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Preparation, fees and faculties

Teacher-education study

We shouldn’t be surprised at the results of the teacher-education study (PS News, Groundbreaking study probes teacher education in Canada, September 2008). All classroom teachers have frustrations with classroom management and motivation, no matter their experience. What new teachers need is palpable support, with more in-class experience and practical strategies for addressing special needs.

Many become teachers because they loved school and found success there. This personal experience does not prepare us for the students who find every day frustrating. It was not until I chose to spend some years in a self-contained Special Education class that I truly began learning not only the unlimited scope of children’s needs, but how best to use the education system to support each child.

The report notes that faculty members at teachers’ colleges feel their theoretical work is meaningful and should be given the greater emphasis. But one of the theories I learned (and actually use) from my time in teachers’ college is that if my teaching methods and strategies are not reaching all of my students, it is incumbent upon me to change them.

There is some irony in the lack of adaptation among teacher-education faculty.

Valerie Harrison is a Grade 6 teacher in the Grand Erie DSB.

Fees debate

As a semi-retired teacher with over 40 years experience, I take exception to some of the comments made by College Chair Don Cattani, when he says that fees must increase from the present $104 (From the Chair, September 2008). Notwithstanding arguments that leases are running out, more work must be done, and so on, some of his statements are misleading and even disingenuous.

He states that “Ontario’s teachers pay by far the lowest fee among self-regulating professionals in the province.” He ignores the other compulsory fees that Ontario teachers must pay. Take the OSSTF for instance. Teachers are obliged to pay 1.3 per cent of their gross pay. In the case of an Ottawa high school teacher at category one max that amounts to $885.54; at category four max it is $1,093.22. These plus the College fee total $989.54 to $1,197.22.

The totals compared to fees paid by other professions in Ontario stretch the meaning of the expression, “by far the lowest fees in the province.” For example, a doctor practising in Ontario pays a total of $2,075 (CMA and OMA fees), while a dentist pays a total of $1,287.

Furthermore, it is interesting to note that even if a teacher teaches only one day a year he must pay the full $104, while the OSSTF collects only 1.3 per cent of actual earnings.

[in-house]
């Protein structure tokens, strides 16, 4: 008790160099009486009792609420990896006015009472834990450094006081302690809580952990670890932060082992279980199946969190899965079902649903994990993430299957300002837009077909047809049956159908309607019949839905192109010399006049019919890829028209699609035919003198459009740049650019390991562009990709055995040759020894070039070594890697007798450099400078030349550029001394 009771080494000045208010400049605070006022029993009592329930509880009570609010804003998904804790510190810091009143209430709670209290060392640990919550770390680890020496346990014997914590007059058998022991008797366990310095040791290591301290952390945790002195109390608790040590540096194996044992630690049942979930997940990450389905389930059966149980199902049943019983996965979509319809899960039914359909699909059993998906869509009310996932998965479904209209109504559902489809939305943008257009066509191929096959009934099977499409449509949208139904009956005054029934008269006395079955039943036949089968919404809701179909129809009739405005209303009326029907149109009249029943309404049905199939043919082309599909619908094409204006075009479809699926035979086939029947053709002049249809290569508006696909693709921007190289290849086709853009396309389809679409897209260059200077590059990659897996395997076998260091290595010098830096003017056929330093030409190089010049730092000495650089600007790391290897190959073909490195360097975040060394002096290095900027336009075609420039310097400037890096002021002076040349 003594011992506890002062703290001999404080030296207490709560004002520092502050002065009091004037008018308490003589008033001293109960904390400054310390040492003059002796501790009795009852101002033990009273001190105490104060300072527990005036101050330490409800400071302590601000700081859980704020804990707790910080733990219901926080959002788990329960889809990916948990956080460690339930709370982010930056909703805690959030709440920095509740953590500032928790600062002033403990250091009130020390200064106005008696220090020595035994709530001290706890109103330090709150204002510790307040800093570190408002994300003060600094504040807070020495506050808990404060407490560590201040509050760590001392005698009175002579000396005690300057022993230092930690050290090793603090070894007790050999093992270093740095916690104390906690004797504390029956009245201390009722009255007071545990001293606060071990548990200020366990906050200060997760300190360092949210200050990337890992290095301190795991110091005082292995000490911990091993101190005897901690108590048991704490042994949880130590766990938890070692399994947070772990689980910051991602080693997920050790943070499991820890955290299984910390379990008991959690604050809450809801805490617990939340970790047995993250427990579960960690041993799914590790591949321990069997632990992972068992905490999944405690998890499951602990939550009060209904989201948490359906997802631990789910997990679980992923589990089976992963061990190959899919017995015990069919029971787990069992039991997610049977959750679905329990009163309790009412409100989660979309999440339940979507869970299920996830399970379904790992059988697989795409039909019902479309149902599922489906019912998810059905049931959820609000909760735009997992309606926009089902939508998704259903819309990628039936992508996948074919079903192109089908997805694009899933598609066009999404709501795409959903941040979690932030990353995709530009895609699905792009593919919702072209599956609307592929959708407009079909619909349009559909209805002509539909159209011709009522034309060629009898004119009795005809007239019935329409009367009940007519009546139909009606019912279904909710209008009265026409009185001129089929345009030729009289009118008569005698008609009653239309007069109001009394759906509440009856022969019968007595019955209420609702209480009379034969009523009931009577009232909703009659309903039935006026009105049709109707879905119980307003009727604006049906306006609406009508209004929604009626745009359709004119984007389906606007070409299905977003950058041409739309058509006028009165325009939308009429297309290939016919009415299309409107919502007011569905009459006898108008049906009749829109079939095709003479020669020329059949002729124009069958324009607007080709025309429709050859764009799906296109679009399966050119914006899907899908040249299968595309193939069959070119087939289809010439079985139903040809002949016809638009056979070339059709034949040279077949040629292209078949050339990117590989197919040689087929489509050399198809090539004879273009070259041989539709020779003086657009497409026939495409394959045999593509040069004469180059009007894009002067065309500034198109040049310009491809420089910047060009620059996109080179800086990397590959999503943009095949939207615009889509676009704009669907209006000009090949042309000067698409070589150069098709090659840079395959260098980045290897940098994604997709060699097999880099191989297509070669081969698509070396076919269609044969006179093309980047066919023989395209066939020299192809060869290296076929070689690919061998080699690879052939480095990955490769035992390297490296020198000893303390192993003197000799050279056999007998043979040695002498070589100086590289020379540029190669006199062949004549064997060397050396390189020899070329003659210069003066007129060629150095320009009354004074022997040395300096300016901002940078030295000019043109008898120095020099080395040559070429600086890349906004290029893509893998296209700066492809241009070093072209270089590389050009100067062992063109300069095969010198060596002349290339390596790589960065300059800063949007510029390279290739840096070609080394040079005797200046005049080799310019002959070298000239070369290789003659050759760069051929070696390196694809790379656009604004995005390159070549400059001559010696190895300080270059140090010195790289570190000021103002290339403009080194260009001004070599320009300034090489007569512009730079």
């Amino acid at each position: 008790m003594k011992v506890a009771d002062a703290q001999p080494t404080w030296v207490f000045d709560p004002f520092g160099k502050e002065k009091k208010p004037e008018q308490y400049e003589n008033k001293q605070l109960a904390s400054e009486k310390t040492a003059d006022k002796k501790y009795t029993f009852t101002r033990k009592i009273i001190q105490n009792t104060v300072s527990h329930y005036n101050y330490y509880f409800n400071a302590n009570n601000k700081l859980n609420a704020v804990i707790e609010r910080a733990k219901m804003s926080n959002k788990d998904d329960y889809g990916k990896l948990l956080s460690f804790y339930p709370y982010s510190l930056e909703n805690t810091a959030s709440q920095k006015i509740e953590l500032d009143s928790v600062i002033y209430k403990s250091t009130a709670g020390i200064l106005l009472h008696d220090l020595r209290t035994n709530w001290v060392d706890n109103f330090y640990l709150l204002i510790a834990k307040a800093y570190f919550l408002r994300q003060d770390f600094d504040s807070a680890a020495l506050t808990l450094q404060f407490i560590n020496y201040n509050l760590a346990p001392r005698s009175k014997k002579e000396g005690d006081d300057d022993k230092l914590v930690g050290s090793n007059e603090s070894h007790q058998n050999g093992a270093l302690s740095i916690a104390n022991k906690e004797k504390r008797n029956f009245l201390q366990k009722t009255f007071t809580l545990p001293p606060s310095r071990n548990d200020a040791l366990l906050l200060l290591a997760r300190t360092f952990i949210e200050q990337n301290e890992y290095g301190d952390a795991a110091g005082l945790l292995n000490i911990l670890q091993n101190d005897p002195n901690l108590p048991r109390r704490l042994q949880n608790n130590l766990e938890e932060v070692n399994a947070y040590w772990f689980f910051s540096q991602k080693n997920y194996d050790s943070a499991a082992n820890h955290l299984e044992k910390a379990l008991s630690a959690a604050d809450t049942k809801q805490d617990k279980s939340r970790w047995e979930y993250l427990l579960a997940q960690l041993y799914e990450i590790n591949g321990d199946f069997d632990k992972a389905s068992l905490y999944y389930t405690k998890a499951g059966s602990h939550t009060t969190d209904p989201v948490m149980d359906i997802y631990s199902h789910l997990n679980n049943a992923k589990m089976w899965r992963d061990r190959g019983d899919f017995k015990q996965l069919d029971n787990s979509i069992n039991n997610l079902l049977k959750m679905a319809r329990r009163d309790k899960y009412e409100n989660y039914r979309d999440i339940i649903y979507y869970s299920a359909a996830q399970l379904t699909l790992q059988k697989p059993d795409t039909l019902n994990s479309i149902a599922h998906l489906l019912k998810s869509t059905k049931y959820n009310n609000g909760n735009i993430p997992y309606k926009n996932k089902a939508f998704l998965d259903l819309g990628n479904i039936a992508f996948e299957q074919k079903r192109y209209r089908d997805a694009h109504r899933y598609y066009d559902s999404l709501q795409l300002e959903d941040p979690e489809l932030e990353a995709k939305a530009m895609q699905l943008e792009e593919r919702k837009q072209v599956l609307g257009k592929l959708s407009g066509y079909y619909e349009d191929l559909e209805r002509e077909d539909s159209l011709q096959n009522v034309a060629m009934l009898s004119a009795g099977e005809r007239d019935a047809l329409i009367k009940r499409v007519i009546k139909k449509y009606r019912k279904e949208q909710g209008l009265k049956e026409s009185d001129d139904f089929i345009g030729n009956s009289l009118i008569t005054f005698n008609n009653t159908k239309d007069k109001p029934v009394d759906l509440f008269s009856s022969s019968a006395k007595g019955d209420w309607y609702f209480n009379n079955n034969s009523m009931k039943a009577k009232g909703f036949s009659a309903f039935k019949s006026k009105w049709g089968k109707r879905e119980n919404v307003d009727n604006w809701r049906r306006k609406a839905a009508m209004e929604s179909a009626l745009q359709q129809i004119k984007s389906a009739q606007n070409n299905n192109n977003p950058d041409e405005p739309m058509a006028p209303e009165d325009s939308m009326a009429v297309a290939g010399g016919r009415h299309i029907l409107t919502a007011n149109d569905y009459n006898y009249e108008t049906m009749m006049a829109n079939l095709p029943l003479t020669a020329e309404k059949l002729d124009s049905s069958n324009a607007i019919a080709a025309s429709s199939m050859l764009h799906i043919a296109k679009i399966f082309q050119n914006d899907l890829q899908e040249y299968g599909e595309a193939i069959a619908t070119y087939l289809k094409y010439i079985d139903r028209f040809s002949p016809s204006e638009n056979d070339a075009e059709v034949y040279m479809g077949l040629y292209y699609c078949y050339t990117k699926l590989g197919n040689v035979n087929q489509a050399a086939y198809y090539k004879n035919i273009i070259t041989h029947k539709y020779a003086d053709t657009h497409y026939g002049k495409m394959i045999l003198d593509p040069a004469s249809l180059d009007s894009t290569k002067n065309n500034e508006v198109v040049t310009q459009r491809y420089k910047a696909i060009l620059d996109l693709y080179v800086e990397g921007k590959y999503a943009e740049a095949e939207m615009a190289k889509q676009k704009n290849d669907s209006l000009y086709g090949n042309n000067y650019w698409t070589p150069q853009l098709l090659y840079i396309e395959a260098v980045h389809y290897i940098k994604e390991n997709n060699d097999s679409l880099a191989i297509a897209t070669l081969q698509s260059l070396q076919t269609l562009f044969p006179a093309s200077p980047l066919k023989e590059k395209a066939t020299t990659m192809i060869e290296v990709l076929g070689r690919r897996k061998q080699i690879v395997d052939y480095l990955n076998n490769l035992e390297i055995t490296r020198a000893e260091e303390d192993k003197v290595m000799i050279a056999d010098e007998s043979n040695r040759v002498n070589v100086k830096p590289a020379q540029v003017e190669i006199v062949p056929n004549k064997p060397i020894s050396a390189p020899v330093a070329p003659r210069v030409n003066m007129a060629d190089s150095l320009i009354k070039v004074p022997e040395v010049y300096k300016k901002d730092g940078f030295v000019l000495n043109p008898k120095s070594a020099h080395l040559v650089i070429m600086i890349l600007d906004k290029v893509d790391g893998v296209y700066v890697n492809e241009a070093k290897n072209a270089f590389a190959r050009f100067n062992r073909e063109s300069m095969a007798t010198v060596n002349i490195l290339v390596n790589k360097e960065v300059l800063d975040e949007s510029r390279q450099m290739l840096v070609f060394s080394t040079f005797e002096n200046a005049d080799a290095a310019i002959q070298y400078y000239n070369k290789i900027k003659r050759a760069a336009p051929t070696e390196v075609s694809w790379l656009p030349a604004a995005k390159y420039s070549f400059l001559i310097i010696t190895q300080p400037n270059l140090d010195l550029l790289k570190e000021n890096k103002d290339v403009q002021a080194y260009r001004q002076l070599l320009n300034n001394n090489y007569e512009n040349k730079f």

Cattani supports a fee increase; unfortunately the vast majority of teachers will not have a say.

Ian Rayburn is a vice-principal at St. Louis Adult Learning and Continuing Education Centres in the Waterloo Catholic DSB.

Declining enrolment

An uninvited guest moved to Ontario a few years ago and is causing major problems for new teachers.

This guest is declining enrolment in our schools, brought on by changing demographics. Instead of looking forward to starting careers in their own classrooms, the best outlook for most new teachers is to teach occasionally in other teachers’ classrooms.

The trend, according to the Ministry of Education web site, “is expected to continue – enrolment is projected to decline by an additional 39,000 students between 2006–07 and 2009–10.” For the majority of graduating teachers, the situation is discouraging to say the least.

The College seems to stand alone in articulating a realistic and honest account of teaching jobs when it states in its brochure for potential teacher candidates that “Ontario has more qualified teachers than it needs.” This message, however, is not being supported by faculties of education when they continue to accept thousands of new students each year, despite a concurrent decline in teaching jobs.

While the government and the faculties appear to be ignoring the problem, the problem doesn’t ignore the new unemployed and underemployed teachers.

Just as most boards of education recognize the authority of enrolment data and respond by reducing teaching positions, so should the faculties of education. The faculties may not have a penchant for this, but reducing admissions and doing so substantially must be on the government’s agenda.

Dave Launslager teaches Grade 12 history, economics and law at Canterbury HS in the Ottawa Carleton DSB.

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